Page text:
Sarah: What will you bring back for the public for their benefit?

Emma: Besides networking with some people about some new partnerships, I think I had a few sparks of inspiration to adjust some existing outreach programs! 

I am also hopeful about bringing my NPS project to Florida National Parks or even State Parks! Stay tuned.

Monks Mound! Not used to seeing mounds this large in Florida!

Sarah: What activities did you do, with the conference or in St. Charles?

Interpretive reconstruction of a grave excavated at Cahokia 
Emma: Besides getting to go to CAHOKIA!? Honestly, the Cahokia visit was amazing. It really is an experience any archaeology needs to have once in their lives. 

We got to climb Monks Mound, the largest pre-Columbia earthen work in the world, and the largest in North America. 

Then outside of attending sessions, I got to go the Public Education and Interpretation Committee meeting, and the Past Presidents Student Reception. 

Sarah: Anything that surprised you?

Emma: Winter Storm GiaThe St. Louis Airport Fire? Joking aside, at the conference I was surprised by how many Public Archaeology sessions or papers there were. If I were to look back through to the 2015 SHA I attended in Washington DC I think there would have been half the number of papers. You can definitely see the increase in the topic and the acceptance of Public Archaeology as its own professional sub field.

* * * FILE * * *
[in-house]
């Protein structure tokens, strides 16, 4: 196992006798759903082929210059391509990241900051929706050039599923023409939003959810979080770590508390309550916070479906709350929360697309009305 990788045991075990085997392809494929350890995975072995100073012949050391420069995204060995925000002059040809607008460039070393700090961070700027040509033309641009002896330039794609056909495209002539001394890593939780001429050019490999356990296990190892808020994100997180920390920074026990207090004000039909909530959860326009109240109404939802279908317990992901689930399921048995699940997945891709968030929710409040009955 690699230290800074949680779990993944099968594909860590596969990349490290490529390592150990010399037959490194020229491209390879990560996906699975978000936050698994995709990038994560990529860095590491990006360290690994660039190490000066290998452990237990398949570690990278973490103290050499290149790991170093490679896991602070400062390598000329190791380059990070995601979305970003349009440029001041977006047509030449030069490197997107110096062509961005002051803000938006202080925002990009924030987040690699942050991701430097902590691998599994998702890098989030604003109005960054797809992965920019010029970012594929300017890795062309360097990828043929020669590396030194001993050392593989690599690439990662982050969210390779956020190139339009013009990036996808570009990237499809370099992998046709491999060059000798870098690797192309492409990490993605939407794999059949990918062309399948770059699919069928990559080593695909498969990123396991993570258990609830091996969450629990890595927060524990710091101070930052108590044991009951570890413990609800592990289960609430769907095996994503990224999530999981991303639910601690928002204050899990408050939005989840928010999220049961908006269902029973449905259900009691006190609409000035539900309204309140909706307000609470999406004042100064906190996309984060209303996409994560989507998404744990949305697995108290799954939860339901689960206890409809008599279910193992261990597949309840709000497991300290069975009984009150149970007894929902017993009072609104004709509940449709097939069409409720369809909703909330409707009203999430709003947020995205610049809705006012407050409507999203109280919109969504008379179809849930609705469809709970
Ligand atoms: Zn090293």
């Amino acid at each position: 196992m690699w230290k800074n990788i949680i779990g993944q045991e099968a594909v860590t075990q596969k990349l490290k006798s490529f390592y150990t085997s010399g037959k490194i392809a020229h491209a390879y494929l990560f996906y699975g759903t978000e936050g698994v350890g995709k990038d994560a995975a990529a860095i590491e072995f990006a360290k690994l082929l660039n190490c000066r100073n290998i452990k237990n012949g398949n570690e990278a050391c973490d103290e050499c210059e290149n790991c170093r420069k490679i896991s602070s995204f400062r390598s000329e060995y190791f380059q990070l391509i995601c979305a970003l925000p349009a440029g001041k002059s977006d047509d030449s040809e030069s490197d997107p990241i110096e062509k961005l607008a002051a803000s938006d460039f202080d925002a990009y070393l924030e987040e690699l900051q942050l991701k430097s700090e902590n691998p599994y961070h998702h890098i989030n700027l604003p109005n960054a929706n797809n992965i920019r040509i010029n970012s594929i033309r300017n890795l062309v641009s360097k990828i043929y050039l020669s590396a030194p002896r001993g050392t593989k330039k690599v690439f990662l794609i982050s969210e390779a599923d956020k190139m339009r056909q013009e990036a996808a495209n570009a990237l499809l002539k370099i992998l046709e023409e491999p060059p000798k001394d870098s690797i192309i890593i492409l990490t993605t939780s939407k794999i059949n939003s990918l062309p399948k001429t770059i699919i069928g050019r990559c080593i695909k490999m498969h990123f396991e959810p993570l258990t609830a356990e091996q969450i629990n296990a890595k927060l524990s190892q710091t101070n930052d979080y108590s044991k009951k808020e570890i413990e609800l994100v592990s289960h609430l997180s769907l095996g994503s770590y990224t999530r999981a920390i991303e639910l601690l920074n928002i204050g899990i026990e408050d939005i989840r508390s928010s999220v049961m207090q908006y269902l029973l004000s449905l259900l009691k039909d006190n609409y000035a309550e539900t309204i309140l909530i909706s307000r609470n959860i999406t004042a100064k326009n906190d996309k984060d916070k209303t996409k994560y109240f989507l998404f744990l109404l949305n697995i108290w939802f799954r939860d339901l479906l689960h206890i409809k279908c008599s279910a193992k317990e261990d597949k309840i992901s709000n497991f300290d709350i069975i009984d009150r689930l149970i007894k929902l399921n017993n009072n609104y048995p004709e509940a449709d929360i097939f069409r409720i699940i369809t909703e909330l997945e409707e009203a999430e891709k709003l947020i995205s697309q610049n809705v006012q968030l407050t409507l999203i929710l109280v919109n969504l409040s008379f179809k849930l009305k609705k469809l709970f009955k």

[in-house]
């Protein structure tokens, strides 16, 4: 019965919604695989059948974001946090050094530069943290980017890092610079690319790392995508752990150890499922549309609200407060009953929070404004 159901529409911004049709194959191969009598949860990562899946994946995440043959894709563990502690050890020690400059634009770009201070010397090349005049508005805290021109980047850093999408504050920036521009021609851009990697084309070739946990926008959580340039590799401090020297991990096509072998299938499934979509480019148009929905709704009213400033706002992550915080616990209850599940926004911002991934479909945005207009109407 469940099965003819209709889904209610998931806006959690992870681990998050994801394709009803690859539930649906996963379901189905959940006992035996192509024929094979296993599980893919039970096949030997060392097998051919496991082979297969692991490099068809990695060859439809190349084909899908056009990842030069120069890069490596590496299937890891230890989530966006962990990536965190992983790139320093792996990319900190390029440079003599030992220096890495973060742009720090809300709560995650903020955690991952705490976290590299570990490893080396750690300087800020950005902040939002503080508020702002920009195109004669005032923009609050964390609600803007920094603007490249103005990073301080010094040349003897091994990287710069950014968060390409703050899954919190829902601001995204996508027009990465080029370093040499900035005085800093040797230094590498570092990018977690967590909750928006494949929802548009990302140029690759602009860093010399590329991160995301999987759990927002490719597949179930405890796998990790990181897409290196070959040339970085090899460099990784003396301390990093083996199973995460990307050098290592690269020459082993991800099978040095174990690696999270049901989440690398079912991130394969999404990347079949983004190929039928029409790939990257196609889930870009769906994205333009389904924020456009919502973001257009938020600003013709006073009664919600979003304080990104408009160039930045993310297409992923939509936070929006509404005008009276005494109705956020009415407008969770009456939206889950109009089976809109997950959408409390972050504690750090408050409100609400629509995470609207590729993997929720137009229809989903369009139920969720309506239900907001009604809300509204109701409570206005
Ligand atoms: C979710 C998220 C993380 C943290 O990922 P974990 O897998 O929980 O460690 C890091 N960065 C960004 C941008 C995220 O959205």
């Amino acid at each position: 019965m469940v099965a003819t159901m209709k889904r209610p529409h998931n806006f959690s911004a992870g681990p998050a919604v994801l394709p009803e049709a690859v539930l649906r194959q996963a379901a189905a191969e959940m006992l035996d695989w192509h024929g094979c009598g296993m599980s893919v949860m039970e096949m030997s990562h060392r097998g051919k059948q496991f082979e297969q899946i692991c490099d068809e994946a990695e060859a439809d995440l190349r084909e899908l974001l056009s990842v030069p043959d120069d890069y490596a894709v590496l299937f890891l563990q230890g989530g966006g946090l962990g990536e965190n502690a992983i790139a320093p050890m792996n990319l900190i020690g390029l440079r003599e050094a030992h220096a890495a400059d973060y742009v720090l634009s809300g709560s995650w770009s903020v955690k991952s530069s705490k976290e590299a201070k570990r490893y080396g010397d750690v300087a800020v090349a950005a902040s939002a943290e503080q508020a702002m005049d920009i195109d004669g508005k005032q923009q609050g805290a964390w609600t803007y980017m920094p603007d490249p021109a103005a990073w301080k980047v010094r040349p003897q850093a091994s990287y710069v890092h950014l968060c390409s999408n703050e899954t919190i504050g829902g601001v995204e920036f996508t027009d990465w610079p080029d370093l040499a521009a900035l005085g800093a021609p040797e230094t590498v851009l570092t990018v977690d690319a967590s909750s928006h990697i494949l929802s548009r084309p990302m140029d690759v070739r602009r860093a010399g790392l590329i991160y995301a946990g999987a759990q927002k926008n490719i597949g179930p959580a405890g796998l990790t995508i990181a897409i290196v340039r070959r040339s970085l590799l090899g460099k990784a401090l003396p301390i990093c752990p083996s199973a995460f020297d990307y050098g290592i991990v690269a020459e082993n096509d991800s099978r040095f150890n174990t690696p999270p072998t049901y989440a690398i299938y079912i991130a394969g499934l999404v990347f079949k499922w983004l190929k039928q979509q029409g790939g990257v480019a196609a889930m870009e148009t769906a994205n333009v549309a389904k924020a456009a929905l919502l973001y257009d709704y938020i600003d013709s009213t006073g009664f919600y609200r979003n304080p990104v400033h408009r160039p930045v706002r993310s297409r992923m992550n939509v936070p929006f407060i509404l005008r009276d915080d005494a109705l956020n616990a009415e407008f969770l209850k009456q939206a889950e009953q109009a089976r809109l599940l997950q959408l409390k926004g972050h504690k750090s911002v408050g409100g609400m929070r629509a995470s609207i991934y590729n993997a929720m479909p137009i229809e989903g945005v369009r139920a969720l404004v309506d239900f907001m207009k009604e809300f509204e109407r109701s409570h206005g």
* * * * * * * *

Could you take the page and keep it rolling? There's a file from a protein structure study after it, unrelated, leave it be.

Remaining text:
Sarah: Future plans?

Emma: Preparation for SHA 2020? I am interested in presenting my work on the Florida Tales Through Ales project. Talk about how to access target audiences that traditional public archaeology programs don't reach. It will also be the largest project undertaken since I started at the East Central office!  

*Archaeology is spelled with out the "a" for federal work! Fun facts.

Words and Images by Emma Dietrich, FPAN Staff.

Conversations about Conferences: Thames Discovery Programme's Foreshore Forum

In October FPAN staff Sarah Miller participated in the Thames Discovery Programme's Foreshore Forum to talk citizen science and public engagement along shorelines. Here are a few lessons learned from her foray into London's foreshore.

Emma:  What did you expect in attending the Foreshore Forum?

Sarah: Anything and everything! I wasn’t entirely clear what a foreshore even was, so there was nowhere to go but up. The whole trip was somewhat a surprise as Della was the invited speaker but due to a medical emergency I was asked to fill in. I did get to meet some of the Thames Discovery Programme (TDP) folks at the EAAs the month before, their papers that gave me a good overview of TDP's mission and activities. Their Foreshore survey volunteers are called FROGS…I always wanted to be a FROG!

I did think we’d hear lots from these FROGs and their experiences volunteering along the river to monitor and record changes to shoreline archaeological sites. And I did know in advance that I’d get a chance to do a little foreshore survey or foreshore watch with TDP staff and CITiZAN folks (Stephanie Ostrich, Project Officer).

Emma: What did you hope to get out of the Foreshore Forum?